Then it was time to use 2mm black corflute to wrap around the side panels to simulate tracks (this effect will be developed further at a later stage) and to enclose the front and back of bike, whilst being mindful of how we get on and off the bike.

Constructing the Eco T(h)anks - Bicycles Create 5th Feb, 2018






A few well placed large cogs of bike cassettes were screwed on meant overlay points were more rigid, helped with stabilising the structure and added a strong recycled aesthetic – which I thought worked really well.

Constructing the Eco T(h)anks - Bicycles Create 5th Feb, 2018








And the final basic structure is complete!!!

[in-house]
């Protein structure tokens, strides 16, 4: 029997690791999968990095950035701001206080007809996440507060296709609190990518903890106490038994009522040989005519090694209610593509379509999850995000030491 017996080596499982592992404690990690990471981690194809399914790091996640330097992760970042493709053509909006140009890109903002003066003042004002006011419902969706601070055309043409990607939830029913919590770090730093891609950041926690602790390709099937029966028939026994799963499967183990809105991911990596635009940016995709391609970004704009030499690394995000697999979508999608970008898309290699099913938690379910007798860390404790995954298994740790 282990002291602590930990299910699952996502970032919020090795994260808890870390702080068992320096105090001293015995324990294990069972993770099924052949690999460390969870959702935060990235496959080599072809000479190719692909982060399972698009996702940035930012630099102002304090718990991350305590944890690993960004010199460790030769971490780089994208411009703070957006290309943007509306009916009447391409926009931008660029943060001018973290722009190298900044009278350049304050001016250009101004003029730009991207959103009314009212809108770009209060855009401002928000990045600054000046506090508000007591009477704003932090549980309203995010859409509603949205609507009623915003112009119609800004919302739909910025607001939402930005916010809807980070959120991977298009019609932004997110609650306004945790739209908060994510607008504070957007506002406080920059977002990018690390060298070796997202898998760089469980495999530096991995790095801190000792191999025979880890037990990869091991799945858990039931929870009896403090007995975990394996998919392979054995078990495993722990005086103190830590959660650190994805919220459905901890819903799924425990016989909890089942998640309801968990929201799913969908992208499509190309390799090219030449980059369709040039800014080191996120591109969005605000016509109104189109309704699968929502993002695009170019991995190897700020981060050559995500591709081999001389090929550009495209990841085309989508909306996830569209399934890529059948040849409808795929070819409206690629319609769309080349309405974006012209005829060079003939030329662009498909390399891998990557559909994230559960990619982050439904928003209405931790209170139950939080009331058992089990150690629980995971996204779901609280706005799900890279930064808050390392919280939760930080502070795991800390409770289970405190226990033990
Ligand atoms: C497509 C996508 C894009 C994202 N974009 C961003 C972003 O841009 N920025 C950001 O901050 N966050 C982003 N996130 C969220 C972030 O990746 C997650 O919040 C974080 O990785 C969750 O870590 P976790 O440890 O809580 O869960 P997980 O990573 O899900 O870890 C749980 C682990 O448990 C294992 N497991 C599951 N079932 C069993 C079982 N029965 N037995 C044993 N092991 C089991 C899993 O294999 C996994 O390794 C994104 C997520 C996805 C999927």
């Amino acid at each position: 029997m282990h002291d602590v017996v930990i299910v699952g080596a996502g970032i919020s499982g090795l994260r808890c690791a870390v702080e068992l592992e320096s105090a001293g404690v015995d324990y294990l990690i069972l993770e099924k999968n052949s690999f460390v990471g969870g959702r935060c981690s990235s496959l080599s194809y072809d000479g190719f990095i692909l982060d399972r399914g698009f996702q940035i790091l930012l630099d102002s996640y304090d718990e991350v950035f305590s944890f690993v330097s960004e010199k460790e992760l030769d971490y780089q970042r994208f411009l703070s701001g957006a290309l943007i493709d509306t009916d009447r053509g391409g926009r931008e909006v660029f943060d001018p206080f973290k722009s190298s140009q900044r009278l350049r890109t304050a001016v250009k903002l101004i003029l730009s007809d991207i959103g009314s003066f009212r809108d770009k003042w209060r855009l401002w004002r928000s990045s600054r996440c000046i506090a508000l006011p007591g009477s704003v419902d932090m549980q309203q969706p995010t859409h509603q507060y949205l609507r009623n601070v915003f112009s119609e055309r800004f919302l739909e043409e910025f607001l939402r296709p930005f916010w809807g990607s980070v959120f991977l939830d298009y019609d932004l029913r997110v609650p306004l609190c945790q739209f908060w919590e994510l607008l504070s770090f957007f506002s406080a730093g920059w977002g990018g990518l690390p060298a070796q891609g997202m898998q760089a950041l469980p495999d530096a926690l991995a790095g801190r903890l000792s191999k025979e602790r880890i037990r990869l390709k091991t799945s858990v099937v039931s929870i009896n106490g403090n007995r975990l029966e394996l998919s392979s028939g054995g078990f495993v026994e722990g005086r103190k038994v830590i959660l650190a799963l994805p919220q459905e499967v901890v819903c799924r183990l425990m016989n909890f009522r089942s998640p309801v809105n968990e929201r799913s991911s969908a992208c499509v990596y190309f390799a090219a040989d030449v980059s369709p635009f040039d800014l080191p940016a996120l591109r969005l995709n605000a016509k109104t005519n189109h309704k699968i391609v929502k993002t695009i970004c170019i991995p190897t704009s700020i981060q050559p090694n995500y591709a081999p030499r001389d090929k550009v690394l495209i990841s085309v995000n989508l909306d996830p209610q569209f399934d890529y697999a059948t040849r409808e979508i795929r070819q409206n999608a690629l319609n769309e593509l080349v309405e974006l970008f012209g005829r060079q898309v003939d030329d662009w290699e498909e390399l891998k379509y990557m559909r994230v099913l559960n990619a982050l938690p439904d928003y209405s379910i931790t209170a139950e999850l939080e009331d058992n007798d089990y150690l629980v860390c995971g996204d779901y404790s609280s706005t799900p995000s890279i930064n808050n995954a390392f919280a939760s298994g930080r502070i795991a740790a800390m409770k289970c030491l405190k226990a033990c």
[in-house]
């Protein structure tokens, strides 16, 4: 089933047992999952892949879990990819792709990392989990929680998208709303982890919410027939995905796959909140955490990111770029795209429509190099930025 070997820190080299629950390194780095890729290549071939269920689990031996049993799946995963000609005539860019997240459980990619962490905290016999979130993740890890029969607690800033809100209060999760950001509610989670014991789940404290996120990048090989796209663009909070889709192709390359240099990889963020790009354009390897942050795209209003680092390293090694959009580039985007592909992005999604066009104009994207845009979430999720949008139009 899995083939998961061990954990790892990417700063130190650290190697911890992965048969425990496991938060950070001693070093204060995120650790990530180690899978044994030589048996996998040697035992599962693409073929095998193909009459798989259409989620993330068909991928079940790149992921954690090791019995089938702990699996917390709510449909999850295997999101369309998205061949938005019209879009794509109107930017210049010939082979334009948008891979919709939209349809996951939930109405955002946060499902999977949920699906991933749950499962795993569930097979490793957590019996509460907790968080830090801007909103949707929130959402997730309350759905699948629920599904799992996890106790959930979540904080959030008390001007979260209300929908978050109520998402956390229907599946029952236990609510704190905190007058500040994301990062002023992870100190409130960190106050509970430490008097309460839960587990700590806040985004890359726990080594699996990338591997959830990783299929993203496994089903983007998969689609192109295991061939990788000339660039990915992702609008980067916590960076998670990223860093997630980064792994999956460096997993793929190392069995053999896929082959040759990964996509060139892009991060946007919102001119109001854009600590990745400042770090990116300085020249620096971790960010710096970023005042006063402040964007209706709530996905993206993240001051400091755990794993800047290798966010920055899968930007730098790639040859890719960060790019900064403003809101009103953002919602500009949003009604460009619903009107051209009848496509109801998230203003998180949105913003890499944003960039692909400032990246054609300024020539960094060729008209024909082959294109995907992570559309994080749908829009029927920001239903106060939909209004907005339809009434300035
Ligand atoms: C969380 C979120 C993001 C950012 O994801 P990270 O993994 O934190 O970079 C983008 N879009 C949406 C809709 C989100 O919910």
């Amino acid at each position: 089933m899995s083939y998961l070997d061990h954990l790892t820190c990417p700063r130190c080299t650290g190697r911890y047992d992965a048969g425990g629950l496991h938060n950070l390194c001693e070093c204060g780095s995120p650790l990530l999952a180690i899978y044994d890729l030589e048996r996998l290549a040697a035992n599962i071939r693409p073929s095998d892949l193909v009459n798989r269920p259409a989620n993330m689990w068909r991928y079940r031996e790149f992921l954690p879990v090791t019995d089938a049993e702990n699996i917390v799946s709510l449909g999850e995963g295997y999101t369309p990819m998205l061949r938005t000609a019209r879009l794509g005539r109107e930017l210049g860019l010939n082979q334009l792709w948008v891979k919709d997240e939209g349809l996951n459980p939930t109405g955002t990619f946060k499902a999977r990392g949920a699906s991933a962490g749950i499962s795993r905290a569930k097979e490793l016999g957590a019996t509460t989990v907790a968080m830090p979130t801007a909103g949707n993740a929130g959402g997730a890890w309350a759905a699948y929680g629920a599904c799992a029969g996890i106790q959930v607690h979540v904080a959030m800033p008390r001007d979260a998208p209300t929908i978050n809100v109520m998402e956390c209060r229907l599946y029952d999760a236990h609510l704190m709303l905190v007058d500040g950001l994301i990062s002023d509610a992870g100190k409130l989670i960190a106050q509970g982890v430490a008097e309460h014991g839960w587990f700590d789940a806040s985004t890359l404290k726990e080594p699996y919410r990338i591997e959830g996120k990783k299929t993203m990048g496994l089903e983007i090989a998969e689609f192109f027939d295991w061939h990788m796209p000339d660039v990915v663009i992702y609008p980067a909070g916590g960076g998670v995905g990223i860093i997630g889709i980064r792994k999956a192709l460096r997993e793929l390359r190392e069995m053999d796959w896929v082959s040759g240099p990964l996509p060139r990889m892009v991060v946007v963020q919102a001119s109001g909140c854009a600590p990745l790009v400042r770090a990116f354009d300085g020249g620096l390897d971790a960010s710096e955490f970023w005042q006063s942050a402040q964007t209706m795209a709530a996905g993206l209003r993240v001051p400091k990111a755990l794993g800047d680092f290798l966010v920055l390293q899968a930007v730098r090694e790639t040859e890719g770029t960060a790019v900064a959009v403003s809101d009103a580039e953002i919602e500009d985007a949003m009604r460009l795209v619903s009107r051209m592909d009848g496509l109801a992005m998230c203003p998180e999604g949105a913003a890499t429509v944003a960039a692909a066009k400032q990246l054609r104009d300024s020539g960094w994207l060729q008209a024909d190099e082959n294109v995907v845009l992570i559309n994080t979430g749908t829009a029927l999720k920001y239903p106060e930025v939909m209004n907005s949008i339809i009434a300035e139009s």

The wheels turn freely and I can ride the bike unhindered.

The structure is light and versatile enough to be transferred to any kind of bike frame.

It still needs some decorations and external work done, but I’m very happy with the base structure!

Overall it took 3 days to make.

Thanks so much to Coolie, TK and Claire for their direct input, time, ideas and labour!

Constructing the Eco T(h)anks - Bicycles Create 5th Feb, 2018






I really enjoyed doing this project as I got to use materials and tools that I have not used before. This was one of the main reasons for undertaking their project – to develop my technical skills and be a little bolder in what I envision and can produce – and I am delighted with the result!

The next post will show how we modified this base with a different (modular) top to make the Bio Bike Model 2:  Your Future Thanks You.

See our Instagram for more Eco T(h)anks construction stage photos.